GOP presidential candidate Mitt Romney in 1999, the year he left Bain Capital with an exit package that is taxed more lightly than it would be if he retired from a corporation.
NEW YORK (CNNMoney) -- Working in private equity can be lucrative. But leaving private equity can really pay, as everyone has learned recently from Mitt Romney.
The leading GOP presidential candidate is still pulling in millions from Bain Capital, a private equity firm he founded in the mid-1980s and retired from in 1999.
Of course, it's common for retiring executives to walk away with big retirement packages. But Romney pays only a 15% tax rate on his take, unlike executives at corporations, who typically pay 35%.
Why? Because Romney was a partner in a private equity firm and some of the money he still receives from Bain -- $13 million over the past two years -- is "carried interest."
Carried interest generally represents a share of investment profits paid to a firm's general partners in exchange for the "sweat equity" they contribute by managing the firm's investments.
But it's been years since Romney has even worked at Bain.
And the law suggests that the right to future profits like carried interest must be tied to service to the firm.
The shortest answer is because it's legal, although there's dispute among tax experts about how to interpret some of the relevant legal provisions.
For instance, Section 83 of the U.S. tax code suggests that the granting of a stake in a firm's future profits must be "in connection with the performance of services."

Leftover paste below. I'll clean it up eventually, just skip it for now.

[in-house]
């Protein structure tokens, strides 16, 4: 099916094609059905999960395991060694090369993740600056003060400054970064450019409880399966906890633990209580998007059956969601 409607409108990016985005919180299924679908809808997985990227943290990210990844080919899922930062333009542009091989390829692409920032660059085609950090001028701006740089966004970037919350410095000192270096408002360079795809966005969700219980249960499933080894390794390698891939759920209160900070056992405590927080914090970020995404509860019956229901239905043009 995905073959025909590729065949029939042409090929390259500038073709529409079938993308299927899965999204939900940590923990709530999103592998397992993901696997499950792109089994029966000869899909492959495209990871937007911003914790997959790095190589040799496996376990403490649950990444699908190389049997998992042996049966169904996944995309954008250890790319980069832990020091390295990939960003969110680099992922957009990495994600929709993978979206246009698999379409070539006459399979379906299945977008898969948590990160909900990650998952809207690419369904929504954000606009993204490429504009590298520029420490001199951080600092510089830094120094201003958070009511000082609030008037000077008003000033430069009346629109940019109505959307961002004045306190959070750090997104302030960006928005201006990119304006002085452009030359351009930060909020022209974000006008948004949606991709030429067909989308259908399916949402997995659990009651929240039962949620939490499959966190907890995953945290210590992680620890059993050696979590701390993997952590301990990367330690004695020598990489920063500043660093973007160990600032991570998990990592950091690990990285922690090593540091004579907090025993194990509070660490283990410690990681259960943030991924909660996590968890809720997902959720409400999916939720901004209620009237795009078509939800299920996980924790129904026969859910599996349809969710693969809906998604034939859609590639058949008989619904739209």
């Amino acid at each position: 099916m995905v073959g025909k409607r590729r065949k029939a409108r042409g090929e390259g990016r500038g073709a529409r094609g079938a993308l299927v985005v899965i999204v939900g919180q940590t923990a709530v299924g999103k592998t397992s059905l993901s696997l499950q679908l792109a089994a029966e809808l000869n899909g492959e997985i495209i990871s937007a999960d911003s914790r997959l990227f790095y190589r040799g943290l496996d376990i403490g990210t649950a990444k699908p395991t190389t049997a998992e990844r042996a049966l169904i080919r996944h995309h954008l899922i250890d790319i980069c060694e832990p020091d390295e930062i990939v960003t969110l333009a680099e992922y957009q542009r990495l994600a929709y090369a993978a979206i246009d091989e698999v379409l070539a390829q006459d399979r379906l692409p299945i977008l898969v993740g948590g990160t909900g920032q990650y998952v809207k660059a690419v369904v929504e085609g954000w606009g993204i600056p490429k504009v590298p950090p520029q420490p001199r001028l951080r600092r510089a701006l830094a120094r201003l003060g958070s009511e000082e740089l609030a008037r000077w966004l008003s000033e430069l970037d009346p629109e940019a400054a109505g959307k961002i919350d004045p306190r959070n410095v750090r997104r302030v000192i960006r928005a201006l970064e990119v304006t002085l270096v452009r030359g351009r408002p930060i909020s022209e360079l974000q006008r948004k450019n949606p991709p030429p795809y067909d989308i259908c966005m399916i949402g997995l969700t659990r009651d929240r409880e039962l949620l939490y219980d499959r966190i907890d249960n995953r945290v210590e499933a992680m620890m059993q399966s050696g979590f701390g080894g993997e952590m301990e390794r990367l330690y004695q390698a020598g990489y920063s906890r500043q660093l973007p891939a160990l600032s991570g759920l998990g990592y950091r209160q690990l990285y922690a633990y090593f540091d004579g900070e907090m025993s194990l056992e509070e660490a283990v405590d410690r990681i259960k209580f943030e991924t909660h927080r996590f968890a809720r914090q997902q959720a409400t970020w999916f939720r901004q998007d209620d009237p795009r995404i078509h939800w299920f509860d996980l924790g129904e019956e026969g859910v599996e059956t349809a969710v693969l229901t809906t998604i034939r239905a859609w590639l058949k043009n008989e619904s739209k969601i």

The key phrase -- "the performance of services" -- has been interpreted very broadly. The fact that Romney once provided services to Bain is likely enough.
"The hurdle to jump to fall into that favorable tax rule is very low," said Michael Kosnitzky, who runs the tax practice at law firm Boies Schiller & Flexner and has worked on a number of private equity retirement packages.
Other tax experts say the "service" requirement should be read more narrowly.
"IRS revenue procedures are to be narrowly interpreted, but fund managers seem to be interpreting them expansively to permit whatever is not prohibited," said Lee Sheppard, a tax lawyer who is a contributing editor at Tax Analysts.
The fact that the IRS hasn't challenged that interpretation "may just mean it hasn't come up," she added.
When asked for guidance on Section 83, the IRS told CNNMoney in a statement that "federal law prohibits the IRS from discussing specific taxpayers or specific situations."
Another issue that tax experts debate is a provision that lets a partner who is granted a promise of future profits declare that the grant itself has no income value and therefore isn't taxable.
A key court case found that a "profits interest" was too speculative to value, said Richard Lipton, a partner at Baker & McKenzie.
Other court cases have decided otherwise. But in 1993, the IRS ruled that being granted the right to future profits in a partnership is not taxable if the recipient is a partner providing a service.
Sheppard disputes the notion that the right to future profits can't be valued, however. "It's nonsense," she said. Somebody would be willing to buy a right to future profits, Sheppard argues.
In any case, as the law is interpreted, Romney is well within his rights to receive carried interest long after leaving his private equity firm and to not declare his right to future profits as income.
The Romney campaign, which did not reply to a request for comment, last month released a statement from former IRS commissioner Fred Goldberg, who reviewed the Romneys' tax returns.
"These returns reflect the complexity of our tax laws and the types of investment activity that I would anticipate for persons in their circumstances," he said.
Indeed, Romney's returns raise the kind of tax policy issues that Congress -- if it ever gets around to tax reform -- may choose to debate.
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